Who needs the Metro. I am going back to the old days and work with keyboard shortcuts. Here are my favorites (there are a lot more): Try Win+X that a member posted earlier. It is really neat.


Desktop ---> Win+D
Metro ----> CTL+ESC
Charms ----> Win+C
Explorer ----> Win+E
Search ----> Win+F
Settings ----> Win+I
App Bar ----> Win+Z
Closing Apps ----> Windows + CTRL + TAB
System Programs ----> Win+X
 

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Vertex

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#48
The metro start screen doesn't block anything. For me, it's mostly running in the background while I have the classic desktop open. The only time I see the metro start screen is when I'm launching a new app, because I don't like having icons on my desktop. I don't see how you think it's blocking anything, it's all right there.

Tell me something people are used to that they are missing in W8 and I'll show you where it is and how to access it.
Come on, its blocking the whole freaking Desktop and everything else in it when its launched, would that be so hard to understand??

New users would take more clicks and movements to get around this thing and there are guys who don't want this kind of change if they think it hinders their speed of work especially those working in offices.

Now the old Start Button on the left and how its old Start Menu works and behaves are what's missing. At least that one does not have the Power button hidden under "Settings"...
 

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Spaisekraft

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#49
The metro start screen doesn't block anything. For me, it's mostly running in the background while I have the classic desktop open. The only time I see the metro start screen is when I'm launching a new app, because I don't like having icons on my desktop. I don't see how you think it's blocking anything, it's all right there.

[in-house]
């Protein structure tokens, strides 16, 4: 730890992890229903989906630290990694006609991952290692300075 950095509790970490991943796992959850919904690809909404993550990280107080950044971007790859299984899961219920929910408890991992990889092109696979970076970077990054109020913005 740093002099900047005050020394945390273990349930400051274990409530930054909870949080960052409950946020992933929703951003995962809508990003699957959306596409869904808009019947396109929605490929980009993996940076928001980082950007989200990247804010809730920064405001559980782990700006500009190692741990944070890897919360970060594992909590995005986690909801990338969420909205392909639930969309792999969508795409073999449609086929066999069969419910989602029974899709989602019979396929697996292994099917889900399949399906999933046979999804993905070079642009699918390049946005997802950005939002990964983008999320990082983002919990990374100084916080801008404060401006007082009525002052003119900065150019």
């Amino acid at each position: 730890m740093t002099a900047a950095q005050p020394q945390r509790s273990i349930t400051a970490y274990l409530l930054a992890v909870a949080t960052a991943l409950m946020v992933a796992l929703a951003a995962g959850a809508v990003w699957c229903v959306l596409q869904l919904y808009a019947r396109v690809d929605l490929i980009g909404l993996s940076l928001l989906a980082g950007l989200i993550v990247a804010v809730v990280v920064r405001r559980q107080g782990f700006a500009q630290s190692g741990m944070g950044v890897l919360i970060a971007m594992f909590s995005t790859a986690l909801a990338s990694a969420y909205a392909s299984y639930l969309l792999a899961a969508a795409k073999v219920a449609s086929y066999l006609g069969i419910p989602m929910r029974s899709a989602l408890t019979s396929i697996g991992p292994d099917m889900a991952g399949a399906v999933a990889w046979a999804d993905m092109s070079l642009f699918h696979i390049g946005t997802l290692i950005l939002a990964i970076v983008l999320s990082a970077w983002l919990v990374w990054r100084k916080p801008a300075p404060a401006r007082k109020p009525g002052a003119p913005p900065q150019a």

Tell me something people are used to that they are missing in W8 and I'll show you where it is and how to access it.
Come on, its blocking the whole freaking Desktop and everything else in it when its launched, would that be so hard to understand??

New users would take more clicks and movements to get around this thing and there are guys who don't want this kind of change if they think it hinders their speed of work especially those working in offices.

Now the old Start Button on the left and how its old Start Menu works and behaves are what's missing. At least that one does not have the Power button hidden under "Settings"...
It's not blocking anything. Boot up windows, click the desktop icon. Bam, back to the desktop. Need to open a program? Windows key (or click the bottom left corner) and click a pinned app you use frequently. Don't have it pinned? Just start typing the name and hit enter. Don't like typing? Right click and view all apps and DO EXACTLY THE SAME THING YOU'D DO IN THE OLD START MENU TO FIND AN APPLICATION.

What people fail to realize is that the start screen does *everything* the old start menu did, but it allows for more personalization and customization. This is what my start screen looks like: http://dl.dropbox.com/u/6800062/windows8startscreen1.png

It serves the same functions the old start menu did; show my favorite pinned apps. I can still open explorer, I can still get to control panel, I can still get to the network settings, I can still get to my pictures, I can still get to EVERYTHING the old menu system offered.

The ONE problem I have with the new start screen is that you can't create a desktop shortcut from the app list. But this is beta, and I'm sure they'll add more features before it's released.
 

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Vertex

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#50
It's not blocking anything. Boot up windows, click the desktop icon. Bam, back to the desktop. Need to open a program? Windows key (or click the bottom left corner) and click a pinned app you use frequently. Don't have it pinned? Just start typing the name and hit enter. Don't like typing? Right click and view all apps and DO EXACTLY THE SAME THING YOU'D DO IN THE OLD START MENU TO FIND AN APPLICATION.

What people fail to realize is that the start screen does *everything* the old start menu did, but it allows for more personalization and customization. This is what my start screen looks like: http://dl.dropbox.com/u/6800062/windows8startscreen1.png

It serves the same functions the old start menu did; show my favorite pinned apps. I can still open explorer, I can still get to control panel, I can still get to the network settings, I can still get to my pictures, I can still get to EVERYTHING the old menu system offered.

The ONE problem I have with the new start screen is that you can't create a desktop shortcut from the app list. But this is beta, and I'm sure they'll add more features before it's released.